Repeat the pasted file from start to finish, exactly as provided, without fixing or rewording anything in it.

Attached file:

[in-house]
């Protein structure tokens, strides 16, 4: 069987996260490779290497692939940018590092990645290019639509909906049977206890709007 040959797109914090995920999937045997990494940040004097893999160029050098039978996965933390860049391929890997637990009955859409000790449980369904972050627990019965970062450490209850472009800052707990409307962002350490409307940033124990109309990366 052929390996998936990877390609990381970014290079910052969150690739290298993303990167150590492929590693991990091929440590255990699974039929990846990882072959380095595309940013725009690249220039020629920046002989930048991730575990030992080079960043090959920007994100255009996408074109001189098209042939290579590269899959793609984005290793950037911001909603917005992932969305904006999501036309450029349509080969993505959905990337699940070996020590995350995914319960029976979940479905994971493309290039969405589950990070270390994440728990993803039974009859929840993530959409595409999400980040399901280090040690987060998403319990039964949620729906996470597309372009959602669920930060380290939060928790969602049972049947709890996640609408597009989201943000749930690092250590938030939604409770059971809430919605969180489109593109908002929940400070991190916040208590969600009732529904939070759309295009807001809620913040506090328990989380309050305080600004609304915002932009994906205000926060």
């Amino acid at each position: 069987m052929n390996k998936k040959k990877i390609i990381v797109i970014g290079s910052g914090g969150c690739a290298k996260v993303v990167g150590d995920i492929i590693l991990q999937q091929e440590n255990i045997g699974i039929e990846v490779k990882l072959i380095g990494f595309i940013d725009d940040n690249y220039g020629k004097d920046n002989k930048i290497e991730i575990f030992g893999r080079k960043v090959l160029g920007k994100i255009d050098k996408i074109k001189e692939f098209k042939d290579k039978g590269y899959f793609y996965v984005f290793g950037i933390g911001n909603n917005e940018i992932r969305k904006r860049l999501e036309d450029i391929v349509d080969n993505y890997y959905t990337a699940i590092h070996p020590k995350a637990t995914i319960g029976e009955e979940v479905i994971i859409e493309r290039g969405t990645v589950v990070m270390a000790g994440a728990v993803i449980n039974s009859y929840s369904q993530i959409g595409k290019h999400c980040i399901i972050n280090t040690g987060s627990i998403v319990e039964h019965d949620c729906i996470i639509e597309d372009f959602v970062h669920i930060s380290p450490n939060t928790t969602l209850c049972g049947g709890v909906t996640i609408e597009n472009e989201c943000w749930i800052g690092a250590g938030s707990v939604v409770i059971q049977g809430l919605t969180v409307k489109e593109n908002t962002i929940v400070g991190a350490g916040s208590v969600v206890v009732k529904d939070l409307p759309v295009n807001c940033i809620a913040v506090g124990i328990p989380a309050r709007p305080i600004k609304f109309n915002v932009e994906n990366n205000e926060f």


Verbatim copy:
[in-house]
């Protein structure tokens, strides 16, 4: 069987996260490779290497692939940018590092990645290019639509909906049977206890709007 040959797109914090995920999937045997990494940040004097893999160029050098039978996965933390860049391929890997637990009955859409000790449980369904972050627990019965970062450490209850472009800052707990409307962002350490409307940033124990109309990366 052929390996998936990877390609990381970014290079910052969150690739290298993303990167150590492929590693991990091929440590255990699974039929990846990882072959380095595309940013725009690249220039020629920046002989930048991730575990030992080079960043090959920007994100255009996408074109001189098209042939290579590269899959793609984005290793950037911001909603917005992932969305904006999501036309450029349509080969993505959905990337699940070996020590995350995914319960029976979940479905994971493309290039969405589950990070270390994440728990993803039974009859929840993530959409595409999400980040399901280090040690987060998403319990039964949620729906996470597309372009959602669920930060380290939060928790969602049972049947709890996640609408597009989201943000749930690092250590938030939604409770059971809430919605969180489109593109908002929940400070991190916040208590969600009732529904939070759309295009807001809620913040506090328990989380309050305080600004609304915002932009994906205000926060």
């Amino acid at each position: 069987m052929n390996k998936k040959k990877i390609i990381v797109i970014g290079s910052g914090g969150c690739a290298k996260v993303v990167g150590d995920i492929i590693l991990q999937q091929e440590n255990i045997g699974i039929e990846v490779k990882l072959i380095g990494f595309i940013d725009d940040n690249y220039g020629k004097d920046n002989k930048i290497e991730i575990f030992g893999r080079k960043v090959l160029g920007k994100i255009d050098k996408i074109k001189e692939f098209k042939d290579k039978g590269y899959f793609y996965v984005f290793g950037i933390g911001n909603n917005e940018i992932r969305k904006r860049l999501e036309d450029i391929v349509d080969n993505y890997y959905t990337a699940i590092h070996p020590k995350a637990t995914i319960g029976e009955e979940v479905i994971i859409e493309r290039g969405t990645v589950v990070m270390a000790g994440a728990v993803i449980n039974s009859y929840s369904q993530i959409g595409k290019h999400c980040i399901i972050n280090t040690g987060s627990i998403v319990e039964h019965d949620c729906i996470i639509e597309d372009f959602v970062h669920i930060s380290p450490n939060t928790t969602l209850c049972g049947g709890v909906t996640i609408e597009n472009e989201c943000w749930i800052g690092a250590g938030s707990v939604v409770i059971q049977g809430l919605t969180v409307k489109e593109n908002t962002i929940v400070g991190a350490g916040s208590v969600v206890v009732k529904d939070l409307p759309v295009n807001c940033i809620a913040v506090g124990i328990p989380a309050r709007p305080i600004k609304f109309n915002v932009e994906n990366n205000e926060f």